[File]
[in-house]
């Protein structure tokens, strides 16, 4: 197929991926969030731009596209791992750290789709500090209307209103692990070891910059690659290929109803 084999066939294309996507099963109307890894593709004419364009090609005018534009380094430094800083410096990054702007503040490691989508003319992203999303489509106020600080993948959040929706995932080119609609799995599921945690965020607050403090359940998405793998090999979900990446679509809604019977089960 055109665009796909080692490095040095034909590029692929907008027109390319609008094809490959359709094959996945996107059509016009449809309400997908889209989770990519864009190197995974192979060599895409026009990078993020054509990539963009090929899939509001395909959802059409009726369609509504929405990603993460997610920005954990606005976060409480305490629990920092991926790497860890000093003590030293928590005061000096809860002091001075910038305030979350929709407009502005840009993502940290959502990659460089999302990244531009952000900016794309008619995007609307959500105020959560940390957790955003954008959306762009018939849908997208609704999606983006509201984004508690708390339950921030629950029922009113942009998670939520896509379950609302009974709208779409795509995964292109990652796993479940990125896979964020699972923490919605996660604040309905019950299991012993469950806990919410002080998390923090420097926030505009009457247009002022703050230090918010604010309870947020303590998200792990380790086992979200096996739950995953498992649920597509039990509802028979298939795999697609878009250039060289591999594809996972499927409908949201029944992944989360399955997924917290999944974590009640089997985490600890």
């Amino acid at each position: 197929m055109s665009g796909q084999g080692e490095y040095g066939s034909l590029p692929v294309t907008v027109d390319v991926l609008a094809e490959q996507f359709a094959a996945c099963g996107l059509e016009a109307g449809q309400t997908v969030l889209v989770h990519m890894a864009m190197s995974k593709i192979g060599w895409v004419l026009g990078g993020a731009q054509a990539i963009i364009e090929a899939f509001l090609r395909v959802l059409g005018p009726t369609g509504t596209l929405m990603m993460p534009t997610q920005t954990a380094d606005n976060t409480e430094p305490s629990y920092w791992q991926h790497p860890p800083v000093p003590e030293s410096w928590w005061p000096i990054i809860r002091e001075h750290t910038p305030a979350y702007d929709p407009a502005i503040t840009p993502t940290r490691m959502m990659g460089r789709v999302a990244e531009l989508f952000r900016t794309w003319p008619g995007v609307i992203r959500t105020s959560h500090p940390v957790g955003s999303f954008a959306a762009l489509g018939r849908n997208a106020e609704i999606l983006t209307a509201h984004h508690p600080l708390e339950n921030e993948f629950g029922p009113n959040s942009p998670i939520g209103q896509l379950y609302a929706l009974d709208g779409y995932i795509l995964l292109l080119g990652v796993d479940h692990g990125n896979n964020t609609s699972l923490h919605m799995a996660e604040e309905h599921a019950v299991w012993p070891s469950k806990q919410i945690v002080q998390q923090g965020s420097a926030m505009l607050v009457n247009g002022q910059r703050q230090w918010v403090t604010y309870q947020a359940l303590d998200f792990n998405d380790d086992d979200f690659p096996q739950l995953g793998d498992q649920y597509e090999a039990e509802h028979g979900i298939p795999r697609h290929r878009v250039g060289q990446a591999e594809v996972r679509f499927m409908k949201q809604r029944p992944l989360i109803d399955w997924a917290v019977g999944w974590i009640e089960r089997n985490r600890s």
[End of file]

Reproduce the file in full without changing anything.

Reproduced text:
[in-house]
């Protein structure tokens, strides 16, 4: 197929991926969030731009596209791992750290789709500090209307209103692990070891910059690659290929109803 084999066939294309996507099963109307890894593709004419364009090609005018534009380094430094800083410096990054702007503040490691989508003319992203999303489509106020600080993948959040929706995932080119609609799995599921945690965020607050403090359940998405793998090999979900990446679509809604019977089960 055109665009796909080692490095040095034909590029692929907008027109390319609008094809490959359709094959996945996107059509016009449809309400997908889209989770990519864009190197995974192979060599895409026009990078993020054509990539963009090929899939509001395909959802059409009726369609509504929405990603993460997610920005954990606005976060409480305490629990920092991926790497860890000093003590030293928590005061000096809860002091001075910038305030979350929709407009502005840009993502940290959502990659460089999302990244531009952000900016794309008619995007609307959500105020959560940390957790955003954008959306762009018939849908997208609704999606983006509201984004508690708390339950921030629950029922009113942009998670939520896509379950609302009974709208779409795509995964292109990652796993479940990125896979964020699972923490919605996660604040309905019950299991012993469950806990919410002080998390923090420097926030505009009457247009002022703050230090918010604010309870947020303590998200792990380790086992979200096996739950995953498992649920597509039990509802028979298939795999697609878009250039060289591999594809996972499927409908949201029944992944989360399955997924917290999944974590009640089997985490600890």
């Amino acid at each position: 197929m055109s665009g796909q084999g080692e490095y040095g066939s034909l590029p692929v294309t907008v027109d390319v991926l609008a094809e490959q996507f359709a094959a996945c099963g996107l059509e016009a109307g449809q309400t997908v969030l889209v989770h990519m890894a864009m190197s995974k593709i192979g060599w895409v004419l026009g990078g993020a731009q054509a990539i963009i364009e090929a899939f509001l090609r395909v959802l059409g005018p009726t369609g509504t596209l929405m990603m993460p534009t997610q920005t954990a380094d606005n976060t409480e430094p305490s629990y920092w791992q991926h790497p860890p800083v000093p003590e030293s410096w928590w005061p000096i990054i809860r002091e001075h750290t910038p305030a979350y702007d929709p407009a502005i503040t840009p993502t940290r490691m959502m990659g460089r789709v999302a990244e531009l989508f952000r900016t794309w003319p008619g995007v609307i992203r959500t105020s959560h500090p940390v957790g955003s999303f954008a959306a762009l489509g018939r849908n997208a106020e609704i999606l983006t209307a509201h984004h508690p600080l708390e339950n921030e993948f629950g029922p009113n959040s942009p998670i939520g209103q896509l379950y609302a929706l009974d709208g779409y995932i795509l995964l292109l080119g990652v796993d479940h692990g990125n896979n964020t609609s699972l923490h919605m799995a996660e604040e309905h599921a019950v299991w012993p070891s469950k806990q919410i945690v002080q998390q923090g965020s420097a926030m505009l607050v009457n247009g002022q910059r703050q230090w918010v403090t604010y309870q947020a359940l303590d998200f792990n998405d380790d086992d979200f690659p096996q739950l995953g793998d498992q649920y597509e090999a039990e509802h028979g979900i298939p795999r697609h290929r878009v250039g060289q990446a591999e594809v996972r679509f499927m409908k949201q809604r029944p992944l989360i109803d399955w997924a917290v019977g999944w974590i009640e089960r089997n985490r600890s």